What is under threat, however, is the assumption that everyone in the country celebrates Christmas in the way that Christians do. Jews, for example, who constitute a sizable minority among Americans, understandably want little to do with Christmas, and instead celebrate Hanukkah, their own festival of lights (which also has been corrupted over the centuries and now has its own cultural over-emphasis on gifts).

Simply saying, "Merry Christmas" to some stranger during the holiday shopping season -- and shopping really is what the season is about -- does little or nothing to recall the birth of Jesus, and the rest of the Christmas traditions have nothing to do with Christ anyway. Substantively, what changes if Wal-Mart or Target clerks politely call out, "Happy Holidays" instead of "Merry Christmas"?

Lots, if you're troglodyte like John Gibson or Bill O'Reilly. Apparently, it's phrases uttered by store clerks that inspire the bright-eyed, rosy-cheeked, Norman-Rockwell-esque youths populating our country to ask their parents questions like, "Mommy, who was this Baby Jesus guy?" Clearly, Toys-'R'-Us employees have a crucial role to play in the catechesis of the young. In all seriousness, though, why should anyone rely on the rest of society to instill religious curiosity in children? If faith is important enough that store employees remind kids of the importance of a particular holiday, shouldn't the subject have been brought up in the home by the time a child is old enough to start asking theological questions? Or are we to believe that parents, by and large, are mute on the subject of Christ until their offspring broach the subject?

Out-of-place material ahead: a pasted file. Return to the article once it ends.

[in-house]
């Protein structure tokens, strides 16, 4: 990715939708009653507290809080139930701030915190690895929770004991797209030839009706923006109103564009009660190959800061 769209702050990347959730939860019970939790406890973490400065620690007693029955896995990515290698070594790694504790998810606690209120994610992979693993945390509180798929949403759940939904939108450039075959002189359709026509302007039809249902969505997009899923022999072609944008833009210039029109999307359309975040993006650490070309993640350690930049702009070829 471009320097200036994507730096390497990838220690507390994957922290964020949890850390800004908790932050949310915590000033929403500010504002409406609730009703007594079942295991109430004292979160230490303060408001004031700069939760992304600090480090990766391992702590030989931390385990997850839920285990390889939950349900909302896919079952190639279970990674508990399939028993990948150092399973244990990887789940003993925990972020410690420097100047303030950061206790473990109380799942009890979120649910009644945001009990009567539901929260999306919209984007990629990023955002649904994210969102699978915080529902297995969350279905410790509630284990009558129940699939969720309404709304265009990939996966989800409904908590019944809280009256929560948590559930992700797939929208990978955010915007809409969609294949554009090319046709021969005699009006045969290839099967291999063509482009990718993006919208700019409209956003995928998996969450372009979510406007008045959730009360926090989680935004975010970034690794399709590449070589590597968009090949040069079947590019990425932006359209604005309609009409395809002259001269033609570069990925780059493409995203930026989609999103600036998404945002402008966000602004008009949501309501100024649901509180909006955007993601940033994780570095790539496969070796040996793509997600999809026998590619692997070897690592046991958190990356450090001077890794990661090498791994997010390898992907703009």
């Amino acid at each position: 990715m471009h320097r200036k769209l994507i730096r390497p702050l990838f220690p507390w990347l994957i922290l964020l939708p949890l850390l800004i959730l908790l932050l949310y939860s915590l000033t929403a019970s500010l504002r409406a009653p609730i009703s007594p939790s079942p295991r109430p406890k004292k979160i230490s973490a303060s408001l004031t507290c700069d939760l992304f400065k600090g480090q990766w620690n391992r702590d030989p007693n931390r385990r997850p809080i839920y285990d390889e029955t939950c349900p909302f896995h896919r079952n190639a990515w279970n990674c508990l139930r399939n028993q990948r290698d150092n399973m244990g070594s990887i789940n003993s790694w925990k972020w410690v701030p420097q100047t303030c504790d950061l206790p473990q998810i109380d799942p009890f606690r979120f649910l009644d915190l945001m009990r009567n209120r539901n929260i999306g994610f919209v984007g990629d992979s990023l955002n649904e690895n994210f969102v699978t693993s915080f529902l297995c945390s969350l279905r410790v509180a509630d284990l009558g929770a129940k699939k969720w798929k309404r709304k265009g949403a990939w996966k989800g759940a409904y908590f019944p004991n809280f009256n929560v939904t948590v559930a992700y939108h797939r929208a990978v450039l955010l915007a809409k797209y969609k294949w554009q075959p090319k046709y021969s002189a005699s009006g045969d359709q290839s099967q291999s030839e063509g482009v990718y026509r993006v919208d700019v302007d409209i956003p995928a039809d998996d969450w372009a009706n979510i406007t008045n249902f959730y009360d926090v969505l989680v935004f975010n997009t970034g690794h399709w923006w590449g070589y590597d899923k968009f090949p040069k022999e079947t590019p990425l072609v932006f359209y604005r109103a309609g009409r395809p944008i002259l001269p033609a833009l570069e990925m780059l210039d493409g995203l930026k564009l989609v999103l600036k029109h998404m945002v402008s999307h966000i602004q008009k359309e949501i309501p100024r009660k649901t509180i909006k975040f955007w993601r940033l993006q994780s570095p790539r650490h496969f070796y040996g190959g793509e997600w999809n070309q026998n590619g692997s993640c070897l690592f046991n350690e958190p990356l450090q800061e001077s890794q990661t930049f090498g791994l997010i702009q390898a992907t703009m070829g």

On reflection, it might even be possible to understand if this indeed were the case. Christmas, as celebrated in the U.S., runs from the "Black Friday" (which, this year, resulted in at least three shopping-related deaths) to December 24, and has much more to do with bargain-hunting than Savior-celebrating. The cherished traditions have decidedly un-Christian heritages, and Jesus has indeed been relegated to an afterthought -- but not by any nefarious liberal scheme. Indignation over the new, alleged "War on Christmas" is sheer lunacy, because it is based on a notion as fundamentally fictional as Santa's eight tiny reindeer.


Monday, December 15, 2008

What did we learn?

Well, it appears (so far) that I've survived my first semester of graduate school. Now, I suppose, would be as good a time as any to look back and figure out exactly what it is that I've learned.

The first thing I learned was what political science isn't -- it is not comparative history, it isn't advanced civics, and it isn't about rhetoric. This may come as a surprise to no one other than me, but apparently, political science is actually science -- sort of.